DevRel Challenges: Practical Advice from Dev Advocates
Developer advocates typically don’t have a job description that is as set in stone as say, a CFO. They need to engage developers in their company’s product without being a pitch person.
It’s kind of a fine line.
We asked three of developer advocates what their biggest challenge is in this area, how they overcame it, and what advice they have.
The three advocates work for big-, small- and medium-size companies. All have great ideas, from live streaming their coding projects to selecting the right KPIs for their Devrel programs.
If some of these names sound familiar, it’s because we featured two of them in our blog post “How Marketers Can Play Nice With Dev Evangelists and Advocates.”
Show, Don’t Just Tell
“One of the things I’ve battled with over the years when I’m doing developer advocacy work is having good coding projects or work to talk about,’’ explains Adron Hall, a developer advocate with DataStax. “A lot of companies feed us a bunch of junk slide decks and want us just to have endless face time via talks, meetups, or otherwise.
“I try to mitigate that using solutions such as Twitch to continuously stream or blog projects that I either pick up or create. One great thing to do is to find an open source project to contribute to.
“Of course, some big providers make that next to impossible. But for those companies that open up their advocates to really contribute and build a community around products and technologies, this is a huge benefit for everybody involved. The side benefit of getting on Twitch to stream it or continually blog it is you can set a schedule and hold yourself accountable to getting that project worked on. Whether it’s just pull requests or some other code that is being put together, it provides content to work on for streaming or blogging, all while helping me stay up-to-speed while I’m doing the developer advocate work.’’
Hall says the other benefit of this approach is that he can justify blocking time on his calendar for this dual-purpose work. This keeps him out of meetings. “A huge risk for developer advocates (and really all of us), is getting stuck in meetings and not progressing with what we ought to be working on.’’
Measuring the Value of a Developer Advocate
Max Katz is a program director, developer advocacy at IBM. Before IBM, he worked for Appery.io. He has tackled the issue of measuring the success of dev advocates – a not so easy thing to do.
Here’s how Max explains it.
“One of our KPIs is the number of active developers we can drive to our cloud platform from events. We use a custom URL to track that. One challenge we faced is that some events didn’t get us any new active developers. We looked carefully at the events and came up with the following strategy for events.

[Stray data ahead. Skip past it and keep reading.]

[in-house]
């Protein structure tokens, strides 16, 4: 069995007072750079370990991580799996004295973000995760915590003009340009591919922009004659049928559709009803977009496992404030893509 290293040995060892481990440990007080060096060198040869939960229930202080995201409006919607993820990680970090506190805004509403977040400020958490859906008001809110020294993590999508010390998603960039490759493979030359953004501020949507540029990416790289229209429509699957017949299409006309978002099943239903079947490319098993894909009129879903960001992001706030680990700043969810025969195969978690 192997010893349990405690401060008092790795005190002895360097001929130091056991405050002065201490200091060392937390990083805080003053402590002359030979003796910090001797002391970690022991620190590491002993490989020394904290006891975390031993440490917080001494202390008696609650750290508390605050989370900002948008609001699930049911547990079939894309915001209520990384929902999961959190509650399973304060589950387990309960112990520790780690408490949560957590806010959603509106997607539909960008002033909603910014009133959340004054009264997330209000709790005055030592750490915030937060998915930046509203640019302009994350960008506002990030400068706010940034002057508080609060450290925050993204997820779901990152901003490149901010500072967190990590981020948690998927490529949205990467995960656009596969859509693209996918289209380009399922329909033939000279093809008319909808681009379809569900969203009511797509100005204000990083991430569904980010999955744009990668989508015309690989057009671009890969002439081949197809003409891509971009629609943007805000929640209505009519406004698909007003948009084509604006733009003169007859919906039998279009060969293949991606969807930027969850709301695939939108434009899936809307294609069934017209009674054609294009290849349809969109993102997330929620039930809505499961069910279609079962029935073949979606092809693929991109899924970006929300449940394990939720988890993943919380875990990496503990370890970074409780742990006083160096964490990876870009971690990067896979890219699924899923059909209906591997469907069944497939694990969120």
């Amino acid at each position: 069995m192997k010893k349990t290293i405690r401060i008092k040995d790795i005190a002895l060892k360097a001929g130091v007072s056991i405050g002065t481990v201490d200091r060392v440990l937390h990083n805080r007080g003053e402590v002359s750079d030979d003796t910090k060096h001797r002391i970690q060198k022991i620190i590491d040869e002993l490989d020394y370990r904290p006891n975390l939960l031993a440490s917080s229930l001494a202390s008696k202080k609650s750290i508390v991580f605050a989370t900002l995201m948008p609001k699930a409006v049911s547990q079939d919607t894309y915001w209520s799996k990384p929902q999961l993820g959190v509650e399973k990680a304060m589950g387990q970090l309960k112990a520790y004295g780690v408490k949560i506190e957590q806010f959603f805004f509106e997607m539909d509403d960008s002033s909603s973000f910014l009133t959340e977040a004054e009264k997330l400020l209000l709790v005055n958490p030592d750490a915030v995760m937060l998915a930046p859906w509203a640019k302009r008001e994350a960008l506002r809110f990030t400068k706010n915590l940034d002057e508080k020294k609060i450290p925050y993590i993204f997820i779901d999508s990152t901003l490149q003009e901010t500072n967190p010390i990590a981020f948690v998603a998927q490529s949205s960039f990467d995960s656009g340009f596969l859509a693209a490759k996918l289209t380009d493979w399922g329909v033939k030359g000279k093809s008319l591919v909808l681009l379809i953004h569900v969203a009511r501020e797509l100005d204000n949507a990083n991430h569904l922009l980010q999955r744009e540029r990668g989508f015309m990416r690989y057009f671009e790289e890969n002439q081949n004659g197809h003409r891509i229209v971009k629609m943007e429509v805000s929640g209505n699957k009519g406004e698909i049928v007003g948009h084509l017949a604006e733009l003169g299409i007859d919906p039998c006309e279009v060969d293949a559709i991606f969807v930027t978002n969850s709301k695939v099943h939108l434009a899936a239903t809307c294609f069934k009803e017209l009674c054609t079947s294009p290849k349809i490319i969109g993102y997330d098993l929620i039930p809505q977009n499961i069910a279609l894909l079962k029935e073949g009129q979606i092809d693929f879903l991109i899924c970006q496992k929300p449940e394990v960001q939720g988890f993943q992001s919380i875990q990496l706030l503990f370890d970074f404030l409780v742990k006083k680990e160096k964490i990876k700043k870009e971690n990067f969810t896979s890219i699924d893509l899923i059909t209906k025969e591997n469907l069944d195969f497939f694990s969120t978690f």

“We divided events into two types:
- Awareness events
- Active developer events
“Events such as a conference talk, a meetup talk (lecture-style), online meetup, or a lightning talk are categorized as awareness events. This is where developers learn about technology and solutions. We always share resources on how to get started, where developers can learn more, and how to reach us for help.
“For active developers, we host hands-on workshops. At these events, we ask developers to bring their laptops so we can code a solution together. In our hands-on workshops, developers build a solution using many of the services on the platform. I believe this is one of the best ways to learn. We help developers get started. If they liked what they saw and it solves a problem, they can take it back to their work and continue working on it.”
Max goes into more detail here.
Proving Your Worth
John Hammink has been in the dev advocacy business for several years and fought some of the earlier battles – like how writing a blog doesn’t deliver a payoff in the first seven days. He’s currently with Aiven.io where he says there is a bit more appreciation for what he does.
“In the past, one of the hardest things for me has been convincing others in the company (particularly, for example, marketing or HR) of the value of my work. The content I wrote, particularly thought leadership, was the sort of thing that paid off in visibility over time.
“That’s why it’s called long-tail content. This includes applying creativity to the use of the products and showing that to others, something that no one else in the company had time for. Even though my blogs ranked near the top in terms of readership numbers, this wasn’t always seen as valuable to them in the present moment. And, frankly, that was a source of stress and unhappiness in those days.
“Nowadays, I work for a company that’s going places, and they get it. So today’s challenge is more about avoiding unnecessary context shifting, and better time management. Especially when there is a wide range of complicated technologies to master and demystify for others.”
As I’m listening to the dev advocates, a couple of things come to mind. Even if DevRel groups and dev advocates have been around for years, the job description is still fluid. Oftentimes, these critical role players are writing the roles as they are doing them. As much as companies would like to standardize the role, it is more likely that a standard set of best practices will emerge to serve less as a template than a general guide to what a dev advocate can achieve for a company.